Sleeping on planes, buses and in vans is rarely as refreshing as when we are in a quiet room in a good bed so plan on being on your best behavior from a life style and diet stand point. The stresses of travel demand that you give something back that improves recovery, not add to the stress with an undisciplined social life where those around you dictate everything from your rest to your diet.
Certainly this is easier said then done on the road. It gets even tougher when you are in the minor leagues and trying to rest on long bus rides and survive on some very limited visiting club house spreads and daily per-diems that only fit the budget at the drive through. Some teams will work hard to make the best of a bad situation when traveling by designating someone (typically trainer or strength coach) to travel with a portable food supply that athlete can fall back on when the cheap white bagels and cream cheese are the only breakfast items or a vending machine is the only PM snack.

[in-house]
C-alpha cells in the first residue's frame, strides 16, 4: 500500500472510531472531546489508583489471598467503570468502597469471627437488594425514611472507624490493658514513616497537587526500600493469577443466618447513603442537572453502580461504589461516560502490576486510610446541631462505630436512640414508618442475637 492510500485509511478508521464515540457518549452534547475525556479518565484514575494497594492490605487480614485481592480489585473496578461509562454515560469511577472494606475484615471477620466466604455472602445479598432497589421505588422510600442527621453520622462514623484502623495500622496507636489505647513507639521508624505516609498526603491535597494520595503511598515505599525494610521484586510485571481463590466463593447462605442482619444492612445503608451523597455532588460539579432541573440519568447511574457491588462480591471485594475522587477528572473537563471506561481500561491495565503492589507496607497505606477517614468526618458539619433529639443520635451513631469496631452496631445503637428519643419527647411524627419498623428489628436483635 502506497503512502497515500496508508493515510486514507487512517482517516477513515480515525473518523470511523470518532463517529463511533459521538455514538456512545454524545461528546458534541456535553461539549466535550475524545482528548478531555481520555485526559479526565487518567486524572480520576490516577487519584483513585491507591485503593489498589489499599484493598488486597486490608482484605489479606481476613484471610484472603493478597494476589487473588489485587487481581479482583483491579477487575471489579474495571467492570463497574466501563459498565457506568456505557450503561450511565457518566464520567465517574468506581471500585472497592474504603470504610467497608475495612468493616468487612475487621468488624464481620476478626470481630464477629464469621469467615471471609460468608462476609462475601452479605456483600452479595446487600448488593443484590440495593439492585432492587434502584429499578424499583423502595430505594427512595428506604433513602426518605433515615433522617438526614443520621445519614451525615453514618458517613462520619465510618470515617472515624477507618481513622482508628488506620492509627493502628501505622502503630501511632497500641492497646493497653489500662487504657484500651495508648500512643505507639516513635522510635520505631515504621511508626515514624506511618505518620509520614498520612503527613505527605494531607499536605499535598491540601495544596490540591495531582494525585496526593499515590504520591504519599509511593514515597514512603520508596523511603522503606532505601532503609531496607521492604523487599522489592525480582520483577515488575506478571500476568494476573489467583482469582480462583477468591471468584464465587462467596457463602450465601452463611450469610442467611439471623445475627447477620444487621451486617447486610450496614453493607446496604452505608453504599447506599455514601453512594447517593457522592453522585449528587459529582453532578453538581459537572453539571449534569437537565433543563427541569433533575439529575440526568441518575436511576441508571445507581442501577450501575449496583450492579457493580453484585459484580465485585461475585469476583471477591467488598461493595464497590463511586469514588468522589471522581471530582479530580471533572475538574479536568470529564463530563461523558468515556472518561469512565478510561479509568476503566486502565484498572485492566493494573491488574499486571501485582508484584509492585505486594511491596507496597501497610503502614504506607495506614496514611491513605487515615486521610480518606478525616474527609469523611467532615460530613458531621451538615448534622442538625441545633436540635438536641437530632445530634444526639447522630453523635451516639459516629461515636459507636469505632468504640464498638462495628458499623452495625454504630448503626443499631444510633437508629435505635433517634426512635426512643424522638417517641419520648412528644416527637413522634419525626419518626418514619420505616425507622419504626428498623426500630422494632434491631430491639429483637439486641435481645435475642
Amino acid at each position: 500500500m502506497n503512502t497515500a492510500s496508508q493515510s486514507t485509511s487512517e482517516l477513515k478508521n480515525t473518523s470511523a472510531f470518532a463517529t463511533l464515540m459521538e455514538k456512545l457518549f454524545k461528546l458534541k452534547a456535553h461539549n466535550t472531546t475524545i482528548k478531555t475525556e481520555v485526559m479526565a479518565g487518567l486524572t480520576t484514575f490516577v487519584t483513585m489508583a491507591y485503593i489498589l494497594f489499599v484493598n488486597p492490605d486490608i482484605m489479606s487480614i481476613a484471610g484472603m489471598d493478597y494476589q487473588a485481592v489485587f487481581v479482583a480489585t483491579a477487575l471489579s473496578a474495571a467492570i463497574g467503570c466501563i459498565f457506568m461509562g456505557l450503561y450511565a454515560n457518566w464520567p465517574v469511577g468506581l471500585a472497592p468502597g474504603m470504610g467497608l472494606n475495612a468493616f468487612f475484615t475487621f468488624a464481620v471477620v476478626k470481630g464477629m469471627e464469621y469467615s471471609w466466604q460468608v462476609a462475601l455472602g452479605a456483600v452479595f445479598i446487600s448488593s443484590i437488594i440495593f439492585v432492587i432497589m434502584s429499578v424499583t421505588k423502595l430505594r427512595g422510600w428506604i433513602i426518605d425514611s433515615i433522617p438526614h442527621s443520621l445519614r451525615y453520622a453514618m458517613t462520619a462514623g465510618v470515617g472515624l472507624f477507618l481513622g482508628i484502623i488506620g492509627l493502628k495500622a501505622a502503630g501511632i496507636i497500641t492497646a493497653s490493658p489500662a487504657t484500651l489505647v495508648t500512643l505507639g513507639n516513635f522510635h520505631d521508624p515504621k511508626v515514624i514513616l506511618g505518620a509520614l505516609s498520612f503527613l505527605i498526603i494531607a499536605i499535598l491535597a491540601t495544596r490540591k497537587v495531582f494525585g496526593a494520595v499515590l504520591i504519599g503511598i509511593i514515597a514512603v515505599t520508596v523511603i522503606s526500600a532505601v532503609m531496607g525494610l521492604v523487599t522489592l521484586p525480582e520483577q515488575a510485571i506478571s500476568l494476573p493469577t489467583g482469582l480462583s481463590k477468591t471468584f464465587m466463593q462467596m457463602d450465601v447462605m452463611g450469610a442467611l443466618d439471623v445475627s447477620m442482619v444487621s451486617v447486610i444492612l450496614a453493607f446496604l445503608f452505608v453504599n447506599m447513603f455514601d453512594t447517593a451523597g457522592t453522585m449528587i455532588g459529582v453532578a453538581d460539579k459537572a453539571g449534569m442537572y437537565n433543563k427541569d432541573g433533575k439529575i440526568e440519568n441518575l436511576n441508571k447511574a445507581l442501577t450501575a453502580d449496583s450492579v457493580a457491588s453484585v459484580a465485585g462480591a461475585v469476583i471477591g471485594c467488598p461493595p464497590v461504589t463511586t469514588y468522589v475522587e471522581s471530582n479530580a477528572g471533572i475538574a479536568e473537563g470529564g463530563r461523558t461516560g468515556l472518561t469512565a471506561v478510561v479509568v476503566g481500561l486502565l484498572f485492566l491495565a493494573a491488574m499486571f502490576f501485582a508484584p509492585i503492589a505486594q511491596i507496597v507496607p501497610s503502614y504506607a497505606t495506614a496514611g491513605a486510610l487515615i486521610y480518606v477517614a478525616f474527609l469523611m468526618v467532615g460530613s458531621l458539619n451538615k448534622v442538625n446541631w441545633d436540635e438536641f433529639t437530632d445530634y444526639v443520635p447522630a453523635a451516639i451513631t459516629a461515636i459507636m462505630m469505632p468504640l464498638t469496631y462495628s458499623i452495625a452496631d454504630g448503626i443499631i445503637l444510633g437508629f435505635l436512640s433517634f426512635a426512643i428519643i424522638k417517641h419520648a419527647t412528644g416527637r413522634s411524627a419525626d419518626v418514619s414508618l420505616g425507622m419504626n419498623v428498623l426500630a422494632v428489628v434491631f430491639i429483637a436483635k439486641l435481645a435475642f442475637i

In the end if you just wander through your athletic career living off caffeine in the AM and binge eating when your stomach starts growling after batting practice and again after the game, your baseball career is going to be short lived. Soon you will look in the mirror and see the body of the guy next door who mowed his yard in his Bermuda shorts and on a boiler hanging over his belt, sweating like he had dynamite strapped to his body. Sad to say there is not shortage of these old man bodies in the sport of baseball. I will let you guess at what position we see more of these bad bodies. So don’t let in-season travel get the best of you this season. Being average won’t get you much when it comes to travel.
Article provided by Performance Conditioning Baseball/Softball www.performancecondition.com/baseballsoftball the Official Publication of the Professional Baseball Strength and Conditioning Coaches Society